Residents’ frustration mounts as high as the snowbanks in Toronto

Some pedestrians forced to walk in the streets due to lack of sidewalk clearing

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It was a treacherous, icy, snowy walk – especially so for Anna Statakos, who is elderly and walks with a cane.


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On Tuesday afternoon, Statakos was shuffling slowly along Kingston Rd., Her steps extra careful because she was forced to walk on the busy road, facing oncoming traffic.

“It’s very dangerous,” she said.

A long stretch of the sidewalk that makes up Statakos’ east-end route, near Kingston and Fenwood Heights, was still covered with snow.

On her residential street, there was no improvement.

“We do not have sidewalks here,” she added.

The safer area close to the curb was still buried under piles of snow a week after a massive snowstorm hit the GTA and beyond.

“The city has to clean this up, man,” said Saleh Osman, gesturing toward a covered sidewalk. “They have to help us out.”

He was walking west on Kingston Rd. but found himself jumping onto the busy street rather than traverse a sidewalk that was essentially a snowbank.


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A pedestrian walks on the road next to a snowbank in the Kingston Rd.-Fenwood Heights area.  SCOTT LAURIE / TORONTO SUN
A pedestrian walks on the road next to a snowbank in the Kingston Rd.-Fenwood Heights area. SCOTT LAURIE / TORONTO SUN

“It’s messed up, man. When you see over there, it’s all clear, but over here there is a lot of snow. They do not care, ”he said as traffic zipped by on Kingston Rd.

City staffers say anyone with a problem that needs to be solved should call 311.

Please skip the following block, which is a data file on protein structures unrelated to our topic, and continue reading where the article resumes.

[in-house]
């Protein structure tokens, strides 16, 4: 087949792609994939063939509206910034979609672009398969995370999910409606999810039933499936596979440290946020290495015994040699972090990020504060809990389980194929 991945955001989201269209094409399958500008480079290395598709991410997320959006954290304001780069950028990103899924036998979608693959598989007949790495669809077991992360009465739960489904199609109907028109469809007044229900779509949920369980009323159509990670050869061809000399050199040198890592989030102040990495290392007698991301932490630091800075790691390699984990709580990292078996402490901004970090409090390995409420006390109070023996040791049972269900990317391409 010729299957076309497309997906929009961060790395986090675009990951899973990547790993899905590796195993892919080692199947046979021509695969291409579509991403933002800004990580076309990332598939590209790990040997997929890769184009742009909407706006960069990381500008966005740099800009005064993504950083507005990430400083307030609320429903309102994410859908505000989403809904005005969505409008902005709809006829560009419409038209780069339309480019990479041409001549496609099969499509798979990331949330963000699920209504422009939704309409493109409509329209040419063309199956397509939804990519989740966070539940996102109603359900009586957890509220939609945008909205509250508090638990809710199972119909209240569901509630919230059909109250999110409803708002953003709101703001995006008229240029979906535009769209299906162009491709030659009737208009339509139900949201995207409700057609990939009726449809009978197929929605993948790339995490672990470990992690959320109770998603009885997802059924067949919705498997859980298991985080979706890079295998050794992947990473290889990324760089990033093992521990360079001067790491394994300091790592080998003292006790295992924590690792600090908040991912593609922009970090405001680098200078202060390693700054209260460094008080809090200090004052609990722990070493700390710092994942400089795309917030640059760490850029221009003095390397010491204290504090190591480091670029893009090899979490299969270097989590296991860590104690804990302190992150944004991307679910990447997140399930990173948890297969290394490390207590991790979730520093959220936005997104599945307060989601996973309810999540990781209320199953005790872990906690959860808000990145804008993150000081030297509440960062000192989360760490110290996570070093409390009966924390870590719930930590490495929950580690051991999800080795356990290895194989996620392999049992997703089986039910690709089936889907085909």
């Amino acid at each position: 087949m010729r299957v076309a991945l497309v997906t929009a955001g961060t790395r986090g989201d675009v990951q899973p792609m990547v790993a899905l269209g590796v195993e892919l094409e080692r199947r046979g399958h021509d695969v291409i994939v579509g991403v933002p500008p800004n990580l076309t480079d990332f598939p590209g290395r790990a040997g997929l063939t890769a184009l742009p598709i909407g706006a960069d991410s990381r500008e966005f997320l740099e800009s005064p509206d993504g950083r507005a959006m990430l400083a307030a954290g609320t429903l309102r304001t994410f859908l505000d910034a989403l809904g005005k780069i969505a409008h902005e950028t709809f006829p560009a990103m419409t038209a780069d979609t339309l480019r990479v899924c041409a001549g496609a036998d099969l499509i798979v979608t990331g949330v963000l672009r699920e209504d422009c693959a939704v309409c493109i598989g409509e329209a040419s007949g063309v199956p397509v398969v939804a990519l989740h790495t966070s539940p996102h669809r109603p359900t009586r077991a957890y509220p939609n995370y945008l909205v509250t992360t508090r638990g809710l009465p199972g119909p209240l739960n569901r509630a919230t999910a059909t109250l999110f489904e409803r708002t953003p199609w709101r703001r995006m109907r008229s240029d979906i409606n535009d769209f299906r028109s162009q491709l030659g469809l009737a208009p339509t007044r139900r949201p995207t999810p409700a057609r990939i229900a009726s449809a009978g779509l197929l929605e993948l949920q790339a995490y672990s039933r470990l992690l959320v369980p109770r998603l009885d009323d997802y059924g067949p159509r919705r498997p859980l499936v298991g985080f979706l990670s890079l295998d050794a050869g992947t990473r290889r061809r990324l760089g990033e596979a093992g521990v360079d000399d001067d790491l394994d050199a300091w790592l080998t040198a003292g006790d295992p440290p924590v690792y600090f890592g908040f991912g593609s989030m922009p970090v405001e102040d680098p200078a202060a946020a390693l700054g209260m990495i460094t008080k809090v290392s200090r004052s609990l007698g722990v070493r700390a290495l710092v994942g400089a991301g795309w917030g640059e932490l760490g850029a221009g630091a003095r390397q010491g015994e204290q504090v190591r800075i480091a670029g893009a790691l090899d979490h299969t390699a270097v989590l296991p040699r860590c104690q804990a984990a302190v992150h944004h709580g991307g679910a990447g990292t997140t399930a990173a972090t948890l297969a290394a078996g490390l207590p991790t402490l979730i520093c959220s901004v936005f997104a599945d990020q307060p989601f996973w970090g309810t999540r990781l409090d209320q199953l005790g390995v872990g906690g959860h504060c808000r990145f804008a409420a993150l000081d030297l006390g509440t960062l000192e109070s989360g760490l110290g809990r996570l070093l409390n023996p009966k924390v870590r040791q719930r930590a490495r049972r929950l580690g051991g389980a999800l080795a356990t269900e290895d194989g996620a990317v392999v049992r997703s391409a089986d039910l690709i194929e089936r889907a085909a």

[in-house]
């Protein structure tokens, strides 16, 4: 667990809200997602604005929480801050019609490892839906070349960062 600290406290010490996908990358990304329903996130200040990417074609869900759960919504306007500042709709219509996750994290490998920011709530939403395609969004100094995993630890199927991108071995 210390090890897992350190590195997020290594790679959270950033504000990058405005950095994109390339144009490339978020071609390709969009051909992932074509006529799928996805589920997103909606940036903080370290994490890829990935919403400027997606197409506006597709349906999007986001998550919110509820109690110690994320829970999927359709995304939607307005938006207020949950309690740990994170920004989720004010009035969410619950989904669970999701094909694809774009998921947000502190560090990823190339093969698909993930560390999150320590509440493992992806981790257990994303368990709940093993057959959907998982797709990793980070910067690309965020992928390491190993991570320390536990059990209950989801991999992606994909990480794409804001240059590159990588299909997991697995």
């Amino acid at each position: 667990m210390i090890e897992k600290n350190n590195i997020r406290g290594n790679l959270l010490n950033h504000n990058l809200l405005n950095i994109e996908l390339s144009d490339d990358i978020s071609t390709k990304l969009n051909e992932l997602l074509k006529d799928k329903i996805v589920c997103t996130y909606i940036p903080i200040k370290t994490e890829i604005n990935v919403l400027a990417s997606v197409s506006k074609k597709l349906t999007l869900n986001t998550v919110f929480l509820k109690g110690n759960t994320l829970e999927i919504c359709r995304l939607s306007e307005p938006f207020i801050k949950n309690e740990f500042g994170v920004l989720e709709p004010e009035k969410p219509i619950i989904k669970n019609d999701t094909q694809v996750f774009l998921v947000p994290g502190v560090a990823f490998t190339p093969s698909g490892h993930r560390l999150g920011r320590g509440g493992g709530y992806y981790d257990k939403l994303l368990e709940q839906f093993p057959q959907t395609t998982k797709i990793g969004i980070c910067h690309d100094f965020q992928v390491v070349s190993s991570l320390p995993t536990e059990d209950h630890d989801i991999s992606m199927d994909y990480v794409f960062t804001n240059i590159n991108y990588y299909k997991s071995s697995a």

“Our team is out there every day investigating and resolving those complaints,” said Barbara Gray, general manager of transportation services.

Since last week’s storm walloped the city, the 311 service has received “about 6,000 requests,” Gray said.

Just over 2,000 of those requests have been dealt with, she added.

The city says it has field investigators patrolling, looking for areas with problems.

But making matters worse: Another 7-10 cm fell Monday night, adding to the workload.


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“It’s a huge volume of snow still, so we do not have a timeline,” Gray said.

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Crews have, so far, removed about 19,000 tons of snow, clearing 270 km of roads.

“We are running the city’s biggest snow operation in the city’s history and we are responding to one of the biggest snowstorms we’ve ever had,” Gray said.

Last week’s storm is considered five times bigger than an average significant snowstorm in Toronto.

“Unprecedented,” the city says, warning that cleanup will take “several more days.”

“Clearing this record snow will take some time, but we are working around the clock,” Gray said.

As millions dig out and struggle just to get around, many are unimpressed.

“It’s ridiculous,” Osman said.



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